Aw c'mon, don't be so simplistic. If leadership and teaching were as easy as you put it your department would have been a standout, as would every other school in this city. It wasn't, and you're enjoying pointing your finger. That F is shared by all, including you since your students and teachers are included in the data. You make so many really, really good points, but you need to join the crowd in evaluating what you did, or did not, contribute. Human nature tends to help us obscure our faults as we sit at a distance and convince ourselves all would have worked if not for everyone else getting in our progressive, altruistic, enlightened paths. And what a forum you have here for self-justification and righteous indignation. Gosh, if not for so-and-so and so-and-so, you coulda been a "star". I'm shocked.

Alex said...

... says the commentator who remains anonymous.

Dina said...

Oh, and what's your last name, "alex"? I think someone's opinions should be dismissed simply because they don't put their identity out there. Commentors aren't the ones that need to be held accountable for their views - the bloggers who we're commenting on are.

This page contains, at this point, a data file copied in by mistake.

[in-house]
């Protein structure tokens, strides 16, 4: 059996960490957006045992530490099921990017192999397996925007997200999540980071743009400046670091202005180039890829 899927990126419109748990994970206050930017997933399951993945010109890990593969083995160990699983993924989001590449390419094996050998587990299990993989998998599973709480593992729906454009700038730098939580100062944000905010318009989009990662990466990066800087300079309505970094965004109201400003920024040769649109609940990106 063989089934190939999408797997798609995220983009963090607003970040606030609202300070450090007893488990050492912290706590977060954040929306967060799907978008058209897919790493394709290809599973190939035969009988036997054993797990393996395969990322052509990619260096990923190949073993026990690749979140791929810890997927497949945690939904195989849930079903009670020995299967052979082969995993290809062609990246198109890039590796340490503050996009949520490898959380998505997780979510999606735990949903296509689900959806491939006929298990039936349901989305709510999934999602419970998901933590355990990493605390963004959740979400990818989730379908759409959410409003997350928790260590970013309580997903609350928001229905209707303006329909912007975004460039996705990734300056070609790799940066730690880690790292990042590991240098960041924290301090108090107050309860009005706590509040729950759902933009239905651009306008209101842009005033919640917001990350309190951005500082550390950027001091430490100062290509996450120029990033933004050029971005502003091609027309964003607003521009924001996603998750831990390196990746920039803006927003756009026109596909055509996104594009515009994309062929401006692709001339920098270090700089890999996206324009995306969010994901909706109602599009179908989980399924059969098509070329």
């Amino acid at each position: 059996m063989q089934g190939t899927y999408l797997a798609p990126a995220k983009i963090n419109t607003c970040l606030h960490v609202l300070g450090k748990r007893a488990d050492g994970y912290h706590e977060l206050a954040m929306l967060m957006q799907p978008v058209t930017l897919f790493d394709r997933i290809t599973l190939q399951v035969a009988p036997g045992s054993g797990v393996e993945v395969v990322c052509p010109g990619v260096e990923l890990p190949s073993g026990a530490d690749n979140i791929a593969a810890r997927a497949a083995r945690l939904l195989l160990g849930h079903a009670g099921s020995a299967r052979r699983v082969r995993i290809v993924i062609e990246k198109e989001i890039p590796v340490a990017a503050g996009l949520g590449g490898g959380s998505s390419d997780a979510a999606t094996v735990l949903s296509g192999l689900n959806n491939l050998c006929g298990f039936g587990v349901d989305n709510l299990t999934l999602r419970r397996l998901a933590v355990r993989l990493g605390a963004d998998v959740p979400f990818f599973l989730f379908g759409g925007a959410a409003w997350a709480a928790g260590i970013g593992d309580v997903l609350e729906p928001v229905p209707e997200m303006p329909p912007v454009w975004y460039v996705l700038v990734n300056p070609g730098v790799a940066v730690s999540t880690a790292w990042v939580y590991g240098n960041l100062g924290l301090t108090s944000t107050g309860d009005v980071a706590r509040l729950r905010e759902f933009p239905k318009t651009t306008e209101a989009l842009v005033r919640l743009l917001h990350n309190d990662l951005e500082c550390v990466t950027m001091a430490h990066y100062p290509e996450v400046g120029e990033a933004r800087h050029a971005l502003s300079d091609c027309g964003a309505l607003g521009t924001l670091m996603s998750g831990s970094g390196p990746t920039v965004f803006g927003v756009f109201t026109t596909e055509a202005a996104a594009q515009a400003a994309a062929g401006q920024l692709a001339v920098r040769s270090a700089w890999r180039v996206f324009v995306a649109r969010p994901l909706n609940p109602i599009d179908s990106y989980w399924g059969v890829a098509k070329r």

Anonymous said...

She survives by flashing her ever present boobs to every man who she comes in contact with. They are her power.

Anonymous said...

Anonymous, I would guess, is the nom de plume for those with real fear of retaliation. It's easy for "Alex" to state his opinions as I don't believe he works for the punative institution known as the DoE and is, thus, free to speak as he chooses with no fear of consequences. The courage of your convictions becomes something to crow about when you speak in the face of your opposition, not as a bystander.

Anonymous said...

and, of course, the "boobs" commentator has other reasons for remaining anonymous.

Alex said...

If your personal opinions stated in an open medium are enough to get you in trouble then there's something deadly wrong with the system that seeks to chastise you.

Oh shit, sorry, I think I just touched on the vein of this entire blog.

Anonymous said...

Yes, you did Alex. So remember next time you take umbrage over those hiding behind anonymous that, while they may cower behind labels, they are at least responding and getting some opinion out there. You may not like what they have to say, but you are in the position to say whatever because you are not truly a part of the discussion, just an interested observer not caught in a system that does not take kindly to opposition (witness all that befalls Ed, not a pleasant way to head into what should be a more joyous part of the career), and wants nothing more than to rid itself of teachers and administrators who have the timerity to be around too long.